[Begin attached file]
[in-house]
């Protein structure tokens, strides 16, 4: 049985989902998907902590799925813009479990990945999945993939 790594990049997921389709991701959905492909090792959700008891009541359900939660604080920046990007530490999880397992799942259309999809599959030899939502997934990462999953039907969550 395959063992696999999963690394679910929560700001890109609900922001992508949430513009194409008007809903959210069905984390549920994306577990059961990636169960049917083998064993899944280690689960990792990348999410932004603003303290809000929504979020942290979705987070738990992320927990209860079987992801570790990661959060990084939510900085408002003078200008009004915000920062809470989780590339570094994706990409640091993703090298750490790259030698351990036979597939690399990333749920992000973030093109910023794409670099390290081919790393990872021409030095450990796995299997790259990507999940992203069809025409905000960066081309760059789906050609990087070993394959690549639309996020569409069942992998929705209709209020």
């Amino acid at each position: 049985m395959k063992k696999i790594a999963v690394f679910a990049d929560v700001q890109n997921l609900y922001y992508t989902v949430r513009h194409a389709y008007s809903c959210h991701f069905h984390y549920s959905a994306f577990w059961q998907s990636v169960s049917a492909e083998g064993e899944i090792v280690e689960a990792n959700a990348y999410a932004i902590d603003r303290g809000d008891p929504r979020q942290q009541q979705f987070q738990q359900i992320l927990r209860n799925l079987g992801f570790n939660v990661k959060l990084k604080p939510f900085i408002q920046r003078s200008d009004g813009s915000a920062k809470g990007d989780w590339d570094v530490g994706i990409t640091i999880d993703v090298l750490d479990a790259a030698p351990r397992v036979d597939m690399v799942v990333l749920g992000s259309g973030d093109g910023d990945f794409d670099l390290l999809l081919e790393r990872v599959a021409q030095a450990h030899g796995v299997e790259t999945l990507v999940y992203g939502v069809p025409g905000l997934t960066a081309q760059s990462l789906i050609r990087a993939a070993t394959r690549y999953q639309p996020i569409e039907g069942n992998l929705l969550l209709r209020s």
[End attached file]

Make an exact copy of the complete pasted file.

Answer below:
[in-house]
């Protein structure tokens, strides 16, 4: 049985989902998907902590799925813009479990990945999945993939 790594990049997921389709991701959905492909090792959700008891009541359900939660604080920046990007530490999880397992799942259309999809599959030899939502997934990462999953039907969550 395959063992696999999963690394679910929560700001890109609900922001992508949430513009194409008007809903959210069905984390549920994306577990059961990636169960049917083998064993899944280690689960990792990348999410932004603003303290809000929504979020942290979705987070738990992320927990209860079987992801570790990661959060990084939510900085408002003078200008009004915000920062809470989780590339570094994706990409640091993703090298750490790259030698351990036979597939690399990333749920992000973030093109910023794409670099390290081919790393990872021409030095450990796995299997790259990507999940992203069809025409905000960066081309760059789906050609990087070993394959690549639309996020569409069942992998929705209709209020």
């Amino acid at each position: 049985m395959k063992k696999i790594a999963v690394f679910a990049d929560v700001q890109n997921l609900y922001y992508t989902v949430r513009h194409a389709y008007s809903c959210h991701f069905h984390y549920s959905a994306f577990w059961q998907s990636v169960s049917a492909e083998g064993e899944i090792v280690e689960a990792n959700a990348y999410a932004i902590d603003r303290g809000d008891p929504r979020q942290q009541q979705f987070q738990q359900i992320l927990r209860n799925l079987g992801f570790n939660v990661k959060l990084k604080p939510f900085i408002q920046r003078s200008d009004g813009s915000a920062k809470g990007d989780w590339d570094v530490g994706i990409t640091i999880d993703v090298l750490d479990a790259a030698p351990r397992v036979d597939m690399v799942v990333l749920g992000s259309g973030d093109g910023d990945f794409d670099l390290l999809l081919e790393r990872v599959a021409q030095a450990h030899g796995v299997e790259t999945l990507v999940y992203g939502v069809p025409g905000l997934t960066a081309q760059s990462l789906i050609r990087a993939a070993t394959r690549y999953q639309p996020i569409e039907g069942n992998l929705l969550l209709r209020s």